I’m about to release a major rebuttal to the claims by pro-Assad advocates in support of the Syrian regime. However, before I do I’d like to comment on the supposedly ‘scary’ claims drummed up by Western pundits, Liberals and nationalists, that Turkey wants to re-establish control over north Syria and north Iraq, violating Iraqi and Syrian ‘sovereignty’, to incorporate these lands into itself harkening back to the days of the Ottoman Caliphate.
Firstly, I don’t think Turkey is seriously attempting to do this, it has always had interests in removing terror groups from its borders. However, to the claim that we should be concerned that Turkey is attempting to expand and (re)incorporate Muslim lands into itself, Muslims should ask a more important question – so what?
The nation states of Iraq and Syria are artificial and foreign creations, cut out of the Muslim Ummah after the British took the Middle East BY FORCE from the Ottoman Caliphate. The Ottoman armies, I might add, were composed not only of Turks, but significant portions of Arab, Turkmen and Kurdish troops who attempted to defend the lands against British military expeditions. Why are Muslims today even defending such constructions?
What we call ‘Iraq’ today, was actually back then (parts of) three different Ottoman Wilayat (districts); the Wilayah of Mosul, the Wilayah of Basra, and the Wilayah of Baghdad. ‘Syria’ now rests over the (parts of the) Ottoman Wilayat of Aleppo, Beirut and Damascus.
Nationalists may argue: “Surely, the nation states of Iraq, Syria and Turkey are just the grouping of previous Wilayahs together?”
The ‘nation-states’ of Iraq and Syria aren’t simply just groupings of Wilayah; the territories in the region were completely redefined. Each ‘nation state’ was carved up into its current shape to fulfil the interests of the colonial powers France and Britain.
While the treaty of Lausanne (1923) defined the modern borders, the cutting out of the Middle-East is rooted in the Sykes-Picot agreement between France and Britain, to divide the Middle east between their spheres of influence.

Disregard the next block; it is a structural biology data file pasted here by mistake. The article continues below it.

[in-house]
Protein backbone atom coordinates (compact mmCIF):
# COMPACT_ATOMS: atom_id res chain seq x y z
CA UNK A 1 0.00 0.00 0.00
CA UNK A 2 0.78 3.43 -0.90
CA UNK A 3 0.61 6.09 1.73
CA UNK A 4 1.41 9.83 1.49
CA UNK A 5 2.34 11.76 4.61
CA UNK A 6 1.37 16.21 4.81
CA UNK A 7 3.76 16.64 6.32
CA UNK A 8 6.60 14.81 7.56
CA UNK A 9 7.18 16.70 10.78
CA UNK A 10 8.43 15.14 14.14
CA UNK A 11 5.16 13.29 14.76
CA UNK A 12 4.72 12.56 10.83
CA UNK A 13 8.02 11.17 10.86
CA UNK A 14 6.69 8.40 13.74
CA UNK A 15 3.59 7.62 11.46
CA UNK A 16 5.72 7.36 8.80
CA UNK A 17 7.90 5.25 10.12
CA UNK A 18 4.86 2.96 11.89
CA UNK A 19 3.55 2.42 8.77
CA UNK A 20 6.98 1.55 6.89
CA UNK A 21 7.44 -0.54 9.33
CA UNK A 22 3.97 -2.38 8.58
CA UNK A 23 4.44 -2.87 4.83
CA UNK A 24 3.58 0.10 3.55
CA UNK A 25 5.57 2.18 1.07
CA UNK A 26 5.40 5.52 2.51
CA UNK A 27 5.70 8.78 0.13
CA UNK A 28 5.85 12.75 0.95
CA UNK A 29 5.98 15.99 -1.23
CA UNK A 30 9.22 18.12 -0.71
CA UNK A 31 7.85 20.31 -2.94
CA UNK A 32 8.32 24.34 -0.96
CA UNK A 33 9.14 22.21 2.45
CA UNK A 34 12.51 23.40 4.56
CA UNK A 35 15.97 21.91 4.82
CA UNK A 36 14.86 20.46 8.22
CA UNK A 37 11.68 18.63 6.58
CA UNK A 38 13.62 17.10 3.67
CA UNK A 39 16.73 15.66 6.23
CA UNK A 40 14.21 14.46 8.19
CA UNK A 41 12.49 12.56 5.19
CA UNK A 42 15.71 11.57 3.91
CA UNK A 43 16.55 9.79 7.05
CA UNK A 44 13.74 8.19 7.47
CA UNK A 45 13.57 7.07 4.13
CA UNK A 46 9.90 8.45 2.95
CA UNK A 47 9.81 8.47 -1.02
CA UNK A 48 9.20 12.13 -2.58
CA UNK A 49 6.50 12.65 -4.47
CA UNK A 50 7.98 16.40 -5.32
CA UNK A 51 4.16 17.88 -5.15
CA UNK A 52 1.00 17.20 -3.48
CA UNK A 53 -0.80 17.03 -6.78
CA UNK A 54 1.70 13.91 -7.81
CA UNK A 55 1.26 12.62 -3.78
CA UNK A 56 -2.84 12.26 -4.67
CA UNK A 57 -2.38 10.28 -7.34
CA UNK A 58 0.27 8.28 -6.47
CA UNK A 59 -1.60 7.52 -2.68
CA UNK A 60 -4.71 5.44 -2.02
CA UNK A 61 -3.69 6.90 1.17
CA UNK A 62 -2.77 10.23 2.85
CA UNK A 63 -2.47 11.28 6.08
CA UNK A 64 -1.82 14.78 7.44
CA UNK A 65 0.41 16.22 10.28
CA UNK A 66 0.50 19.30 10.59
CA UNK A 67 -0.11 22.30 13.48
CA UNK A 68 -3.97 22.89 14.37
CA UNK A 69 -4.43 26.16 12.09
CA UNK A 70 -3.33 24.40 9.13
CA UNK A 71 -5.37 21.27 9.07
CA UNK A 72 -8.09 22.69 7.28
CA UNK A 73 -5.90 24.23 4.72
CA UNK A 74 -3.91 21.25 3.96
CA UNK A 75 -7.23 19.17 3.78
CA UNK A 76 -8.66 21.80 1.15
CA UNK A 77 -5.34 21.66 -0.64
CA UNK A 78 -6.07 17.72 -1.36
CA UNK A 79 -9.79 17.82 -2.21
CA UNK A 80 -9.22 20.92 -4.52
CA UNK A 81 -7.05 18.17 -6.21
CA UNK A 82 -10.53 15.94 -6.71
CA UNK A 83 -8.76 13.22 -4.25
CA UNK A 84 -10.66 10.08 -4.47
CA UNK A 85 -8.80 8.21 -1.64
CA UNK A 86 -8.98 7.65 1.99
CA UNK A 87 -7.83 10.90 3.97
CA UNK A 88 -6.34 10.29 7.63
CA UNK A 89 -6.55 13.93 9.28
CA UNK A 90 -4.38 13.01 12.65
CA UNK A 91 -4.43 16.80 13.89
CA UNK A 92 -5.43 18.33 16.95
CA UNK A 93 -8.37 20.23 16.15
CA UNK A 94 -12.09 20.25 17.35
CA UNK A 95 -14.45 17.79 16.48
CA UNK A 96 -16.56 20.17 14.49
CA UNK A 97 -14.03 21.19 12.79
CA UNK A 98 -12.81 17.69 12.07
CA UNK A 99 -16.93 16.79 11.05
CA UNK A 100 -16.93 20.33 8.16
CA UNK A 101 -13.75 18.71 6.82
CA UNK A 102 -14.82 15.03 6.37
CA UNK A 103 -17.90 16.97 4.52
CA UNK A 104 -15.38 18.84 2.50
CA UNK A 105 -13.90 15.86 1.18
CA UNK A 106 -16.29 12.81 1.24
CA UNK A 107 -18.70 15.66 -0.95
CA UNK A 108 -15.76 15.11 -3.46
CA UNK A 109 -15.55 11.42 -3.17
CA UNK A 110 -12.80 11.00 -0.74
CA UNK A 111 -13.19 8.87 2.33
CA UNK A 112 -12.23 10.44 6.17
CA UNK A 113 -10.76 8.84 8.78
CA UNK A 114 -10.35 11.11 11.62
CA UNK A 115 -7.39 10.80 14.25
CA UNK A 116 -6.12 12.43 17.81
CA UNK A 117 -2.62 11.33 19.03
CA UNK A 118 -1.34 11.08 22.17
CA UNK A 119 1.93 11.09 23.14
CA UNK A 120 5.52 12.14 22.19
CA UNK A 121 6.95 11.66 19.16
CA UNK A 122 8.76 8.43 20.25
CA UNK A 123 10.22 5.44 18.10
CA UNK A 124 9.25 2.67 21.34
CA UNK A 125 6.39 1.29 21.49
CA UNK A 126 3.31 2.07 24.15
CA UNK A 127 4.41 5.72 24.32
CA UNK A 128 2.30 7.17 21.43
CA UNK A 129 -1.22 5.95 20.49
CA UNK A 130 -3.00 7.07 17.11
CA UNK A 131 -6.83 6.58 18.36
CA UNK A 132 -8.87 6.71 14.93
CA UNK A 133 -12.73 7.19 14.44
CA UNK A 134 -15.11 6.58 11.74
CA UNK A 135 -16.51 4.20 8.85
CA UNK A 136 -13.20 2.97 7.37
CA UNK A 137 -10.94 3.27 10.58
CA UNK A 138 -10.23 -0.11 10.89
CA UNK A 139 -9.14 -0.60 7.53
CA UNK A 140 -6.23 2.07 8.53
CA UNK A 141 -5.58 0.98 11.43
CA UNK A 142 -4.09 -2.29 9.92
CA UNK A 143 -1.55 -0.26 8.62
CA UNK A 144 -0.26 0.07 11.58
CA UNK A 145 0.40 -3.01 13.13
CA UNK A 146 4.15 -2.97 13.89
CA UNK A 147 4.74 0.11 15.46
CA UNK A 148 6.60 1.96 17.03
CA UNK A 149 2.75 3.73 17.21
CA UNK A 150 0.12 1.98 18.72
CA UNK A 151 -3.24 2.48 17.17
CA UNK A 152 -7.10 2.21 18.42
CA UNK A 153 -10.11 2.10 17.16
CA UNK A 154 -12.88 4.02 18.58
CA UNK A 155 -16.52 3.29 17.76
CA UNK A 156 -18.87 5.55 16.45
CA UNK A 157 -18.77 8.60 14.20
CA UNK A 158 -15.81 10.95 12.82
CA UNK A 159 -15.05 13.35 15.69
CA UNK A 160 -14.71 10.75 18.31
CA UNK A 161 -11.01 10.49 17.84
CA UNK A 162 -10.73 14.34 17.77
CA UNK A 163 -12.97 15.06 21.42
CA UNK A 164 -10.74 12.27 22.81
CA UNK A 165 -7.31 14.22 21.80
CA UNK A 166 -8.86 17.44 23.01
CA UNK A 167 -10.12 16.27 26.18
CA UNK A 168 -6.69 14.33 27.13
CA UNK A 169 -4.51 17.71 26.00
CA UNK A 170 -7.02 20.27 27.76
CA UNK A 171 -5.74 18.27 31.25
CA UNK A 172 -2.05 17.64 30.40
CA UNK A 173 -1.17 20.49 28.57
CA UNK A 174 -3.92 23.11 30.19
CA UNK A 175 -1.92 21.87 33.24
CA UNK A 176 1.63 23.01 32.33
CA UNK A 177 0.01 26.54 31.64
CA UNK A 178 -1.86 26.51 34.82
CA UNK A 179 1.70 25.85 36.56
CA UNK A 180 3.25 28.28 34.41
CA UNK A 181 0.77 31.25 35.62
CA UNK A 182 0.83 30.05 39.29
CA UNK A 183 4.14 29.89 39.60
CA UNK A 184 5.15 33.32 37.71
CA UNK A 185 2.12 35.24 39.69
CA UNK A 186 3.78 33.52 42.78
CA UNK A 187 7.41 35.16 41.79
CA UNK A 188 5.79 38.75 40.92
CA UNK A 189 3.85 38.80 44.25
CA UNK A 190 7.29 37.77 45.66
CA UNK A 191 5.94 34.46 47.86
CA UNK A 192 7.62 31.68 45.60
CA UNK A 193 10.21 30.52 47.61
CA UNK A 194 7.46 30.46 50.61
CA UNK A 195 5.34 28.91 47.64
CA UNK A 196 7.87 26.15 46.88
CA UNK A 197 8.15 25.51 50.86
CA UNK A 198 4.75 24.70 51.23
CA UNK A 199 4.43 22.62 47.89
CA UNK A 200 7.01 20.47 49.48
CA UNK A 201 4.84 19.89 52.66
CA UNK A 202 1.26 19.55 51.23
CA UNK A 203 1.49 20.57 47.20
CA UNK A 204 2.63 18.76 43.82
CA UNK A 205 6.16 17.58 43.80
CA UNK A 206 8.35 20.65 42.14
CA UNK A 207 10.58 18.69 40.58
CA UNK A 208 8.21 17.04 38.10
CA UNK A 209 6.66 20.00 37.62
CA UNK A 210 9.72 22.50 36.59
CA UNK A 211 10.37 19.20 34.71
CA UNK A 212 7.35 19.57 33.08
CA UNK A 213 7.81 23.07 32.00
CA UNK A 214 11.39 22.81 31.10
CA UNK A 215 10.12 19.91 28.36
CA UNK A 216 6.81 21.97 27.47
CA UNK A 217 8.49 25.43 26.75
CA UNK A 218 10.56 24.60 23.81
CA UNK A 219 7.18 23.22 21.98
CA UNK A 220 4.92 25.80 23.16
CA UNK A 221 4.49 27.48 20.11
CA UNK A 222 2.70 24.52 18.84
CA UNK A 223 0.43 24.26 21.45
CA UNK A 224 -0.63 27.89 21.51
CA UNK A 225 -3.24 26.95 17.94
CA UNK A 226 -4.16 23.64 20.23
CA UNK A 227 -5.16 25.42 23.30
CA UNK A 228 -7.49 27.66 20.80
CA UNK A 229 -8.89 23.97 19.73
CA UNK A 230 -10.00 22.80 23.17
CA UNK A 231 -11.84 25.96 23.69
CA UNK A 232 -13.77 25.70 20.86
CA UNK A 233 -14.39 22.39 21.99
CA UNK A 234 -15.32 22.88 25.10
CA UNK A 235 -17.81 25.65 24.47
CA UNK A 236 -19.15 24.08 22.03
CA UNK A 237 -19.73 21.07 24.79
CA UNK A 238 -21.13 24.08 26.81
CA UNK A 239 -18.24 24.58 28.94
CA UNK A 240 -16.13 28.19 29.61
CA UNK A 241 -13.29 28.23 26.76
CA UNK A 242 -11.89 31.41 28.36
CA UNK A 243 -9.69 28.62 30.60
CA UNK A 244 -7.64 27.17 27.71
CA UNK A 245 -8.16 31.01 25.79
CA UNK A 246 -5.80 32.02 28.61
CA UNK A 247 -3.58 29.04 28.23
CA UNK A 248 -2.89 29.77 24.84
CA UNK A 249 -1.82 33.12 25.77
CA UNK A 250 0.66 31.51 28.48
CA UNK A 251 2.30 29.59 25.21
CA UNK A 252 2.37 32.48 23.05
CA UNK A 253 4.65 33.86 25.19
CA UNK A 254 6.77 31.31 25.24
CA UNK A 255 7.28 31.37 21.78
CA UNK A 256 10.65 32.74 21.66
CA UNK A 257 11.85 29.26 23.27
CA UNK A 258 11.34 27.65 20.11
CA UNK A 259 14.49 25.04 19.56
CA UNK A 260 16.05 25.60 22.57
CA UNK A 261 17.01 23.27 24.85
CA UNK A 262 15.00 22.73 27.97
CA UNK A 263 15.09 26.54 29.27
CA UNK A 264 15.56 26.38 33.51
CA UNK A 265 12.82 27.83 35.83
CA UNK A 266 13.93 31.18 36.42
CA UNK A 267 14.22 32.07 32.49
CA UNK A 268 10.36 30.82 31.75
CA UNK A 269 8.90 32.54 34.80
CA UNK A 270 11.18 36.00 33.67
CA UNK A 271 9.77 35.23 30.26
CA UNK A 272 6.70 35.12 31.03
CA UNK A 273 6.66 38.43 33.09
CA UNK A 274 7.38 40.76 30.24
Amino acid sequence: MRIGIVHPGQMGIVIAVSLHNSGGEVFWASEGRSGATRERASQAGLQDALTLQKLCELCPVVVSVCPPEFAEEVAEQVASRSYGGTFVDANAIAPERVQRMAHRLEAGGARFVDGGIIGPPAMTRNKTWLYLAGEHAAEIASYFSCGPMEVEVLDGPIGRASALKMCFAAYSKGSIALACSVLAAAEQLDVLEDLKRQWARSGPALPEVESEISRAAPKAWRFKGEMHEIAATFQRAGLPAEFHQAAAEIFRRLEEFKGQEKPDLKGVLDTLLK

The original Sykes-Picot agreement was enforced upon a defeated Ottoman Caliphate in the treaty of Sevres (1920), which completely dismembered the Caliphate into pieces.
However, a Turkish uprising against the treaty was steered by Turkish nationalists, which meant that the treaty had to be renegotiated at Lausanne, and a new one drafted that ceded most of Anatolia to a new (and Secular) nation-state of Turkey. Some historians theorised that the British, French (and Russians) conceded allowing control of most of Anatolia to the Turks, on the condition that the Ottoman Caliphate would be demolished by them and replaced with a secular nation-state.
These events meant that the new divisions in the Middle East were created completely out of British and French interests, and not respecting any ethnic, geographic, religious, or historical aspects of the region.
Syria, for example, was formed from Ottoman wilayahs been cut in pieces. Parts of north-eastern Syria, like Nusaybin and even Raqqa(!), actually belonged to the Wilayah of Diyarbakir – which is centred on the now Turkish city of Diyarbakir. The entire top half of the former Ottoman Wilayah of Aleppo is actually in modern day (Anatolia) Turkey, and extended to Elbestan, just north of the Zagros mountain range.
The Ottoman Wilayah of Beirut was divided between three areas, north part going to newly created ‘Syria’, the south going to newly created ‘Palestine’, and the centre would go to forming another new nation-state, where France expanded the Christian mutasharifah (autonomous region) of mount Lebanon over the adjacent Muslim regions to dilute their power, intending a new ‘Greater Lebanon’ to act as a proxy for French interests in the region. With the newly named region of ‘Palestine’, the British intended, would become a proxy for British interests, and too weak to resist British imposed changes. Of course, this region was ‘lost’ to the British Empire when it became the focus of the interest of the newly powerful U.S.